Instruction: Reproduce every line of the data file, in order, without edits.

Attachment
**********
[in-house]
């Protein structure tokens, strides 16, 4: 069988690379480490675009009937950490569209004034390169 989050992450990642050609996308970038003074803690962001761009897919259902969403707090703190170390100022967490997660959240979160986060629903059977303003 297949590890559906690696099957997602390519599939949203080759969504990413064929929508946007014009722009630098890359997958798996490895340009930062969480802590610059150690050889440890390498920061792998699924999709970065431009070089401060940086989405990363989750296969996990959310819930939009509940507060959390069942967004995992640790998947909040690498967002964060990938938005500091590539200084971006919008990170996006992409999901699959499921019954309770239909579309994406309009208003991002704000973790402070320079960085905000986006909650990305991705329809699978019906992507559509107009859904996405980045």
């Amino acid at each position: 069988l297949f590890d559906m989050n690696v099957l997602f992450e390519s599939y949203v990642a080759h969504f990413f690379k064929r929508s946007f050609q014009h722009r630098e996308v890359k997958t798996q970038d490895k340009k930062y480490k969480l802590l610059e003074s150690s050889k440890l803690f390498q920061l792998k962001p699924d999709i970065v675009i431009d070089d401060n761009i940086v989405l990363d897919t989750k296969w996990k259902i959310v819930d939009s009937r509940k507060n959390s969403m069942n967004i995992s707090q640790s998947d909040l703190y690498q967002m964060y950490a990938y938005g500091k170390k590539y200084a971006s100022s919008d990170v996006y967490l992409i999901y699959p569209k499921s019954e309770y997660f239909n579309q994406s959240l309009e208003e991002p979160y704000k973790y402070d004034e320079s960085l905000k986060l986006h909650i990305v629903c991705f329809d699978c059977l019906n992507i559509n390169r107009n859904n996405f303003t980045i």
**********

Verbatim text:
[in-house]
């Protein structure tokens, strides 16, 4: 069988690379480490675009009937950490569209004034390169 989050992450990642050609996308970038003074803690962001761009897919259902969403707090703190170390100022967490997660959240979160986060629903059977303003 297949590890559906690696099957997602390519599939949203080759969504990413064929929508946007014009722009630098890359997958798996490895340009930062969480802590610059150690050889440890390498920061792998699924999709970065431009070089401060940086989405990363989750296969996990959310819930939009509940507060959390069942967004995992640790998947909040690498967002964060990938938005500091590539200084971006919008990170996006992409999901699959499921019954309770239909579309994406309009208003991002704000973790402070320079960085905000986006909650990305991705329809699978019906992507559509107009859904996405980045």
């Amino acid at each position: 069988l297949f590890d559906m989050n690696v099957l997602f992450e390519s599939y949203v990642a080759h969504f990413f690379k064929r929508s946007f050609q014009h722009r630098e996308v890359k997958t798996q970038d490895k340009k930062y480490k969480l802590l610059e003074s150690s050889k440890l803690f390498q920061l792998k962001p699924d999709i970065v675009i431009d070089d401060n761009i940086v989405l990363d897919t989750k296969w996990k259902i959310v819930d939009s009937r509940k507060n959390s969403m069942n967004i995992s707090q640790s998947d909040l703190y690498q967002m964060y950490a990938y938005g500091k170390k590539y200084a971006s100022s919008d990170v996006y967490l992409i999901y699959p569209k499921s019954e309770y997660f239909n579309q994406s959240l309009e208003e991002p979160y704000k973790y402070d004034e320079s960085l905000k986060l986006h909650i990305v629903c991705f329809d699978c059977l019906n992507i559509n390169r107009n859904n996405f303003t980045i």